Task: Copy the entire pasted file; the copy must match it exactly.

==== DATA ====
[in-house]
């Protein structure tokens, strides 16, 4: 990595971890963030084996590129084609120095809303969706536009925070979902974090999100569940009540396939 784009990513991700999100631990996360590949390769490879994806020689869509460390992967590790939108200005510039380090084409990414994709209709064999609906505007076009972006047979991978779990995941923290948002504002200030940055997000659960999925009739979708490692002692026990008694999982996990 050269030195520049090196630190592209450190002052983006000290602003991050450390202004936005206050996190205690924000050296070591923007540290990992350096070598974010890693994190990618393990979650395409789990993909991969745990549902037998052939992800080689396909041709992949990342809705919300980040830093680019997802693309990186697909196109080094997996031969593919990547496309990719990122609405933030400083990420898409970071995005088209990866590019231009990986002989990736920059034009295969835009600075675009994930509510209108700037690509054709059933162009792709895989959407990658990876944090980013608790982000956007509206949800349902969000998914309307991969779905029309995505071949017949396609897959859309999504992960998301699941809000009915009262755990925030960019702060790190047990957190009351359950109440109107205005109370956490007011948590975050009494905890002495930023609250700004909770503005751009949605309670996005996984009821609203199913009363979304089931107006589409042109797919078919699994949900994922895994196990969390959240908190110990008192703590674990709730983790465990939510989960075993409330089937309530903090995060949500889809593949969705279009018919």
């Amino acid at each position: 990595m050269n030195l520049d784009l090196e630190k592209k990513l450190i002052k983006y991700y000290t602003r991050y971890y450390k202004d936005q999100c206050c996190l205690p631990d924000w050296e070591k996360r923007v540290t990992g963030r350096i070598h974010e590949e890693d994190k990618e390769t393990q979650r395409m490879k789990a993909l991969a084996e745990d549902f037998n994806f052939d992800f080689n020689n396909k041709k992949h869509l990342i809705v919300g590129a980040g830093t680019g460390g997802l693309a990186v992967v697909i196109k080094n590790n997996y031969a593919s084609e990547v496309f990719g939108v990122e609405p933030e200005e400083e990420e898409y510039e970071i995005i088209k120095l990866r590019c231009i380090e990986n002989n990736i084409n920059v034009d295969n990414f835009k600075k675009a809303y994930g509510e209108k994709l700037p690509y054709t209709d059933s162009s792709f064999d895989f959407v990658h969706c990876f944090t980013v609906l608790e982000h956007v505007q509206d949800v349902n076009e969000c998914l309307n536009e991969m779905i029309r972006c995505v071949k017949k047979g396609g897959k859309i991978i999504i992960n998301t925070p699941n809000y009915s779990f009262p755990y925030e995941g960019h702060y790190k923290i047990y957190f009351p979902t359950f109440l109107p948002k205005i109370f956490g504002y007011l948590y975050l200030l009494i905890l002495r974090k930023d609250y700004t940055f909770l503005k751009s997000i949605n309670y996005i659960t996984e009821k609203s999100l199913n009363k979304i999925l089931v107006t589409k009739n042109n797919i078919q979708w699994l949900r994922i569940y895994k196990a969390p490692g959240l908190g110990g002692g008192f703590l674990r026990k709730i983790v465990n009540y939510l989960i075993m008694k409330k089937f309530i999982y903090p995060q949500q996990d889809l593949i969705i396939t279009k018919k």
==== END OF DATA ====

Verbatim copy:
[in-house]
């Protein structure tokens, strides 16, 4: 990595971890963030084996590129084609120095809303969706536009925070979902974090999100569940009540396939 784009990513991700999100631990996360590949390769490879994806020689869509460390992967590790939108200005510039380090084409990414994709209709064999609906505007076009972006047979991978779990995941923290948002504002200030940055997000659960999925009739979708490692002692026990008694999982996990 050269030195520049090196630190592209450190002052983006000290602003991050450390202004936005206050996190205690924000050296070591923007540290990992350096070598974010890693994190990618393990979650395409789990993909991969745990549902037998052939992800080689396909041709992949990342809705919300980040830093680019997802693309990186697909196109080094997996031969593919990547496309990719990122609405933030400083990420898409970071995005088209990866590019231009990986002989990736920059034009295969835009600075675009994930509510209108700037690509054709059933162009792709895989959407990658990876944090980013608790982000956007509206949800349902969000998914309307991969779905029309995505071949017949396609897959859309999504992960998301699941809000009915009262755990925030960019702060790190047990957190009351359950109440109107205005109370956490007011948590975050009494905890002495930023609250700004909770503005751009949605309670996005996984009821609203199913009363979304089931107006589409042109797919078919699994949900994922895994196990969390959240908190110990008192703590674990709730983790465990939510989960075993409330089937309530903090995060949500889809593949969705279009018919």
């Amino acid at each position: 990595m050269n030195l520049d784009l090196e630190k592209k990513l450190i002052k983006y991700y000290t602003r991050y971890y450390k202004d936005q999100c206050c996190l205690p631990d924000w050296e070591k996360r923007v540290t990992g963030r350096i070598h974010e590949e890693d994190k990618e390769t393990q979650r395409m490879k789990a993909l991969a084996e745990d549902f037998n994806f052939d992800f080689n020689n396909k041709k992949h869509l990342i809705v919300g590129a980040g830093t680019g460390g997802l693309a990186v992967v697909i196109k080094n590790n997996y031969a593919s084609e990547v496309f990719g939108v990122e609405p933030e200005e400083e990420e898409y510039e970071i995005i088209k120095l990866r590019c231009i380090e990986n002989n990736i084409n920059v034009d295969n990414f835009k600075k675009a809303y994930g509510e209108k994709l700037p690509y054709t209709d059933s162009s792709f064999d895989f959407v990658h969706c990876f944090t980013v609906l608790e982000h956007v505007q509206d949800v349902n076009e969000c998914l309307n536009e991969m779905i029309r972006c995505v071949k017949k047979g396609g897959k859309i991978i999504i992960n998301t925070p699941n809000y009915s779990f009262p755990y925030e995941g960019h702060y790190k923290i047990y957190f009351p979902t359950f109440l109107p948002k205005i109370f956490g504002y007011l948590y975050l200030l009494i905890l002495r974090k930023d609250y700004t940055f909770l503005k751009s997000i949605n309670y996005i659960t996984e009821k609203s999100l199913n009363k979304i999925l089931v107006t589409k009739n042109n797919i078919q979708w699994l949900r994922i569940y895994k196990a969390p490692g959240l908190g110990g002692g008192f703590l674990r026990k709730i983790v465990n009540y939510l989960i075993m008694k409330k089937f309530i999982y903090p995060q949500q996990d889809l593949i969705i396939t279009k018919k």